Our RTW Trip » Research & Tips » Visas

From The Personal Experience of A Canadian

If it is any comfort to anyone contemplating this kind of long-term travel, we did not have an difficulty in obtaining the visas we needed while enroute. Of course, it involved some work filling out forms and supplying the correct supporting documentation and/or pictures and visiting consulates with exact change and within visa proceesing hours.

However, on the plus side, we discovered that consulates for different countries will often be grouped together in one or two parts in a city and, where that is the case, one can often find good ex-pat food in the vicinity. We found this phenomenon to hold especially true in Beijing and in Seoul.

Before we left, I would’ve been more at ease knowing someone else had travelled smoothly without having obtained all their visas in advance. I guess the best that I can do here is to offer a few tips that made it easier for us to get what we needed enroute.

  • If possible, ask for a 48-page passport when you apply for a new one.  Most countries require one full blank page available in the passport to which they adhere a full-page sized visa.  They (Canada) don’t add extra pages to passports anymore.  Lesson: we ran out of pages and, therefore, could not visit Brazil.
  • Before departing, make about 10 passport-sized photos, each, both in colour and black and white.  They were useful not only for visas, which always seem to require them, but for other unexpected things such as, an international driver’s license and a tourist pass for Angkor Wat.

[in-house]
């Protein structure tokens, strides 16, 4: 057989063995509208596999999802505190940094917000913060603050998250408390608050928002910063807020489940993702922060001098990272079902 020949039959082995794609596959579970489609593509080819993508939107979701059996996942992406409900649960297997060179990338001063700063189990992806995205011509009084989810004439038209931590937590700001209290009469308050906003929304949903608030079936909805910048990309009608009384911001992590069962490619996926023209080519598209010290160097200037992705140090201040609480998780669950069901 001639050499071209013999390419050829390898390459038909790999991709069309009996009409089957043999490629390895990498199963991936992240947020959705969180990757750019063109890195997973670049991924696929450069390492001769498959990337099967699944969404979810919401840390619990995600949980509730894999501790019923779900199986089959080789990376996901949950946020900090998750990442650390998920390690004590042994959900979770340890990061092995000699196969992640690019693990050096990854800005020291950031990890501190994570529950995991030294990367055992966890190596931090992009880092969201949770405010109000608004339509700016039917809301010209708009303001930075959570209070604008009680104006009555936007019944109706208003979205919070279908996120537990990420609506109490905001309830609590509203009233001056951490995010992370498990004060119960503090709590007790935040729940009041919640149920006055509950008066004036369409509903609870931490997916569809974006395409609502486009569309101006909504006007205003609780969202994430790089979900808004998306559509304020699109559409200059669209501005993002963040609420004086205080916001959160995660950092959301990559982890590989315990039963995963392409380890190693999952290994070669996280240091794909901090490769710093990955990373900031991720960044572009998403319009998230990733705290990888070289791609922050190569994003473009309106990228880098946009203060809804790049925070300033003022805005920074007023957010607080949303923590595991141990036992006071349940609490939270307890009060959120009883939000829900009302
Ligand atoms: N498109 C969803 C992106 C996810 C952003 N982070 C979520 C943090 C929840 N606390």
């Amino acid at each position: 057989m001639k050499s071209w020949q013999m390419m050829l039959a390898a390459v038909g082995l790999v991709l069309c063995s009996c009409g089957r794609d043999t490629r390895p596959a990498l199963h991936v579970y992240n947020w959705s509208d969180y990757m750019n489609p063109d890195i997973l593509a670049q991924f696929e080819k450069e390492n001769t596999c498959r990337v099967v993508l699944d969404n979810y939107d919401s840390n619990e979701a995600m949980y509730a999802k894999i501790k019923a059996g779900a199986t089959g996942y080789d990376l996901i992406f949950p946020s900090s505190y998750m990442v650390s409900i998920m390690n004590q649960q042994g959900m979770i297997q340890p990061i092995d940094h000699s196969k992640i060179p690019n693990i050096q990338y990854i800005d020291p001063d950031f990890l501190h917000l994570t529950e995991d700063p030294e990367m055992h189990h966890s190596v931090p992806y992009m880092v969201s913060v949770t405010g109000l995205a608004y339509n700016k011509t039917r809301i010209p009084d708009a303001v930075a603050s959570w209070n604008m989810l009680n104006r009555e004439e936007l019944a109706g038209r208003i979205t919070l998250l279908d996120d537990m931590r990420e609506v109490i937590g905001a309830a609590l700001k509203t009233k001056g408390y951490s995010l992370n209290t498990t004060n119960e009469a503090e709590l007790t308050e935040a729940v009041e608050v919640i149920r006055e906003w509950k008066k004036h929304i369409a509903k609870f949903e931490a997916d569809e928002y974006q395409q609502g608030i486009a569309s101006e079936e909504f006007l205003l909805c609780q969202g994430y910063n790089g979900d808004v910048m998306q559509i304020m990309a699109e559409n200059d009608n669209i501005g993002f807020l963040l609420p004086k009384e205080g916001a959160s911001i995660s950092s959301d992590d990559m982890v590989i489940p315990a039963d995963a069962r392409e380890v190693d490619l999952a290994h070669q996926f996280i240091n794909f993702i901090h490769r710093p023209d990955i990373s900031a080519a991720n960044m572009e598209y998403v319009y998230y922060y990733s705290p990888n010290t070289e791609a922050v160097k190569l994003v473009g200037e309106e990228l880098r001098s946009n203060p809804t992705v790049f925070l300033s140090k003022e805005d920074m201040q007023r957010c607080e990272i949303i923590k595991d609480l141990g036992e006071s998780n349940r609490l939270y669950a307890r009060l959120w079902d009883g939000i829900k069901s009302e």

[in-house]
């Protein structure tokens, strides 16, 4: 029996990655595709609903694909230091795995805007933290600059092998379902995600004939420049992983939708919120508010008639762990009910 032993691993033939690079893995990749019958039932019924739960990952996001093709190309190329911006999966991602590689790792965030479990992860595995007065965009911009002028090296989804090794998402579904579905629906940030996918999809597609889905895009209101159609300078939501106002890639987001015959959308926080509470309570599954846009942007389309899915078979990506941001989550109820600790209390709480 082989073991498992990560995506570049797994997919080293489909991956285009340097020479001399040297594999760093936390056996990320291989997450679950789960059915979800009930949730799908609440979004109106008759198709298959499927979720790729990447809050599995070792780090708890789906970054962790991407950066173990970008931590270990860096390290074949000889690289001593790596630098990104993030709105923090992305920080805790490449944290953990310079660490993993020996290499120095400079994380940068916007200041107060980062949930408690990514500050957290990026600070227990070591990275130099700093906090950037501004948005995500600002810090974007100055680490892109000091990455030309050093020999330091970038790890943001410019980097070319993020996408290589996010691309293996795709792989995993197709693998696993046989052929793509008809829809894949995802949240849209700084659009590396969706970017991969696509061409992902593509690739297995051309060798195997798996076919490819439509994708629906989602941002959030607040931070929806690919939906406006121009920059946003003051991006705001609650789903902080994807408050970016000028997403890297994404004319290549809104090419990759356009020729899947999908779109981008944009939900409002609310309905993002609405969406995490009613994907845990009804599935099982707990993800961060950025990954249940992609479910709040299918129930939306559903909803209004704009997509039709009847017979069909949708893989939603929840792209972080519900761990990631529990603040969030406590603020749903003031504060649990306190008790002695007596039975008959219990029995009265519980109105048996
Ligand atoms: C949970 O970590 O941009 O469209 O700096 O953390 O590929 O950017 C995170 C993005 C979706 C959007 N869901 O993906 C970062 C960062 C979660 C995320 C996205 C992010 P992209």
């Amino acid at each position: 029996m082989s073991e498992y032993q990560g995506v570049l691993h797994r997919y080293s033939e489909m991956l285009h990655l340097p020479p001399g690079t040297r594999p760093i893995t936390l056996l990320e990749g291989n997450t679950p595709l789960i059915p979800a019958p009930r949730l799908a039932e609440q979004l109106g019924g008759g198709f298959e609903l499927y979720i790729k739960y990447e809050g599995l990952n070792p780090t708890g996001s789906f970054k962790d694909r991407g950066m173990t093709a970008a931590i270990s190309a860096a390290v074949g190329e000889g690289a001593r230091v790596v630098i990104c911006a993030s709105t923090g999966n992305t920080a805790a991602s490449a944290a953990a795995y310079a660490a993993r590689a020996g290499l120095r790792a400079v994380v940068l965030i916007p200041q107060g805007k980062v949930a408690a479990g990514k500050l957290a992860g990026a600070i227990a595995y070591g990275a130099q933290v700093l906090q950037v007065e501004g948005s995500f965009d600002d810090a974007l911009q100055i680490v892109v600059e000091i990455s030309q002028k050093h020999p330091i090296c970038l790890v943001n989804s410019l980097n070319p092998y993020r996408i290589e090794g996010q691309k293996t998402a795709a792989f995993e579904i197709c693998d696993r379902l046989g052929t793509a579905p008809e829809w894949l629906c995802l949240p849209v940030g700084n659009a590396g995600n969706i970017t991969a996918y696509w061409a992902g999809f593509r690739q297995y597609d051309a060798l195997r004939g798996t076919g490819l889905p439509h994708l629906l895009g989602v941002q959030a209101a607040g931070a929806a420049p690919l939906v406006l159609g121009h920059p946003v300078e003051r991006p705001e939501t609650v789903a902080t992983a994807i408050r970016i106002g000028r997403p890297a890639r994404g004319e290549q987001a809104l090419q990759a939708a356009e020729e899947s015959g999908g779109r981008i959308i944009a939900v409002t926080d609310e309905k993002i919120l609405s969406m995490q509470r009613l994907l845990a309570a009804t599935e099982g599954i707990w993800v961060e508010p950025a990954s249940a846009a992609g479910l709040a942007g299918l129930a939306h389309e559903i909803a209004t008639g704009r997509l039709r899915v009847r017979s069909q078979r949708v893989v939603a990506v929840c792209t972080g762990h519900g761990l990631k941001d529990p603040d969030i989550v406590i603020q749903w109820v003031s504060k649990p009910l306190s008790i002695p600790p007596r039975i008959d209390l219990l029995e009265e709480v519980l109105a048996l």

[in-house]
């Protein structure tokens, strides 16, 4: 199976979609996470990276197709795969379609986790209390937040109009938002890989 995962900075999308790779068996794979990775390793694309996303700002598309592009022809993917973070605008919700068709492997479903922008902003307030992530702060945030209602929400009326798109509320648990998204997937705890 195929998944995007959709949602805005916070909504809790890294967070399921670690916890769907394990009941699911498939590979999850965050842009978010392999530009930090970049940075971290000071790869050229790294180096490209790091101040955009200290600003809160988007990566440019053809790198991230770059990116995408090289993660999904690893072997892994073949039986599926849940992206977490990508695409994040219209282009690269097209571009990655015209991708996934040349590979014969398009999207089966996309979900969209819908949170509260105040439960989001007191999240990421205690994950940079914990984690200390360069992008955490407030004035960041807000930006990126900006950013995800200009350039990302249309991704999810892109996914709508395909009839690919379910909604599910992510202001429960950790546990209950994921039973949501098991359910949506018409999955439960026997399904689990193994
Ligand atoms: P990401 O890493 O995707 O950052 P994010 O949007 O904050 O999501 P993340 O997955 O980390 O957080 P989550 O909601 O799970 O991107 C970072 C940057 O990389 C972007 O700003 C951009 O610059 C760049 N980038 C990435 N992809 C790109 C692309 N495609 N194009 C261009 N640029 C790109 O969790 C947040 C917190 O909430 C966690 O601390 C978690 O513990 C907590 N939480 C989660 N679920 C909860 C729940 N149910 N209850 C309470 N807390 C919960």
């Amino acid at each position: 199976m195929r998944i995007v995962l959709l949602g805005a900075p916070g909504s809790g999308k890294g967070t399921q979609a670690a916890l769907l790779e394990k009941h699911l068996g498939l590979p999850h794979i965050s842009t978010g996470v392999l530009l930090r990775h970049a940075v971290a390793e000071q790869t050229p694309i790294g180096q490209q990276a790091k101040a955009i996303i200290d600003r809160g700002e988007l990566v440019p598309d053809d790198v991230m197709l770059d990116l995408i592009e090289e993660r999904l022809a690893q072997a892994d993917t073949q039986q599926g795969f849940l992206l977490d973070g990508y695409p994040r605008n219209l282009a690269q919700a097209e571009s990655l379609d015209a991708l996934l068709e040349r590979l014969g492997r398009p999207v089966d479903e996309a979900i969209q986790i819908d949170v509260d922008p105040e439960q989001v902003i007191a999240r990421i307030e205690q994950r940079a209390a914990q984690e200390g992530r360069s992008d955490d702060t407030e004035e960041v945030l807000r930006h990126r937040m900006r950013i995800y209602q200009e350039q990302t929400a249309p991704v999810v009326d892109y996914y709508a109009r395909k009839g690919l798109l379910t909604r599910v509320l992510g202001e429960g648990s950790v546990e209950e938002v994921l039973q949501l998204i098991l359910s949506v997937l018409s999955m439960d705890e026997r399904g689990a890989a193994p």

• Pay cash whenever possible; exact cash was best.  Some embassies (ahem, Russia) don’t make change at all.
  • Check the hours that an embassy accepts visa applications and the hours that they allow visa pick-up.  Sometimes, these are not the same hours and/or days of the week.
  • Expect the unexpected and pad the timeframe for visa processing.  (At the Indian embassy in Istanbul, we were told we needed to obtain a “consulate letter” from the Canadian consulate in Ankara, 12 hrs. away.  Luckily, we were able to pay $50 to get it done in Istanbul but it was a requirement completely unknown to us until we walked in the embassy’s door.)
  • Some embassies require proof of payment of the application fee before they will accept and application for processing (ahem, Mongolia).   This necessitates a trip to a specific bank with a specific form filled out and some cash in order to deposit the fee into their account.  Bizarre but easily accomplished.
  • If possible, look forward a few stops on your itinerary to see if any of the upcoming cities have embassies for upcoming countries you plan to visit that require visas.  We were able to get both Russian and Mongolian visas while in Seoul, instead of China, and it was a much  smoother process.
  • As soon as you walk into the door of an embassy, look for and take a number.  Doesn’t matter what it’s for, just take a number and figure out what it’s for later.  There’s a reason it’s there and chances are good that you’ll need it for something.

Visa Requirements (Consular Affairs) An alphabetized list of countries for which a Canadian citizen requires a visa in order to visit.